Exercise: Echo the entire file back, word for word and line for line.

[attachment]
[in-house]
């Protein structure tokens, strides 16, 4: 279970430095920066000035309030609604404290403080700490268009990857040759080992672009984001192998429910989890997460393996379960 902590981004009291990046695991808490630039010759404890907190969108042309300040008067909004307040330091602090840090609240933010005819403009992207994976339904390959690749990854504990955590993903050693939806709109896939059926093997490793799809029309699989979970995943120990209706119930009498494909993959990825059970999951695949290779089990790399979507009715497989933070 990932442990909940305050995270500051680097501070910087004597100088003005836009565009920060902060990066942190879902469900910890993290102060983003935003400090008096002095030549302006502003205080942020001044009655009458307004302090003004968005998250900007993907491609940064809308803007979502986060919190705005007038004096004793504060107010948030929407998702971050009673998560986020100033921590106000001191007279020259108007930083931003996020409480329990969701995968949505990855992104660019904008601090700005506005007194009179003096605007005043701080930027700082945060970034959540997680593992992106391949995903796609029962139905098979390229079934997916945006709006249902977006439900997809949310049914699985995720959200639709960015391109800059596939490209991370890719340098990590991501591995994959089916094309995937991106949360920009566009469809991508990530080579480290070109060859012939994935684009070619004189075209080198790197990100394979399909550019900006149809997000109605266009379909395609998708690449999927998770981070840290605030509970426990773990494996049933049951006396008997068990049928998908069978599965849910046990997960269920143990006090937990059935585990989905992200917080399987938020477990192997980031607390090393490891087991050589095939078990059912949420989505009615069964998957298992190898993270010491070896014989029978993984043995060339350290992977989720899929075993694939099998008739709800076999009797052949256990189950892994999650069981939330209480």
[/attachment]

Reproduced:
[in-house]
């Protein structure tokens, strides 16, 4: 279970430095920066000035309030609604404290403080700490268009990857040759080992672009984001192998429910989890997460393996379960 902590981004009291990046695991808490630039010759404890907190969108042309300040008067909004307040330091602090840090609240933010005819403009992207994976339904390959690749990854504990955590993903050693939806709109896939059926093997490793799809029309699989979970995943120990209706119930009498494909993959990825059970999951695949290779089990790399979507009715497989933070 990932442990909940305050995270500051680097501070910087004597100088003005836009565009920060902060990066942190879902469900910890993290102060983003935003400090008096002095030549302006502003205080942020001044009655009458307004302090003004968005998250900007993907491609940064809308803007979502986060919190705005007038004096004793504060107010948030929407998702971050009673998560986020100033921590106000001191007279020259108007930083931003996020409480329990969701995968949505990855992104660019904008601090700005506005007194009179003096605007005043701080930027700082945060970034959540997680593992992106391949995903796609029962139905098979390229079934997916945006709006249902977006439900997809949310049914699985995720959200639709960015391109800059596939490209991370890719340098990590991501591995994959089916094309995937991106949360920009566009469809991508990530080579480290070109060859012939994935684009070619004189075209080198790197990100394979399909550019900006149809997000109605266009379909395609998708690449999927998770981070840290605030509970426990773990494996049933049951006396008997068990049928998908069978599965849910046990997960269920143990006090937990059935585990989905992200917080399987938020477990192997980031607390090393490891087991050589095939078990059912949420989505009615069964998957298992190898993270010491070896014989029978993984043995060339350290992977989720899929075993694939099998008739709800076999009797052949256990189950892994999650069981939330209480």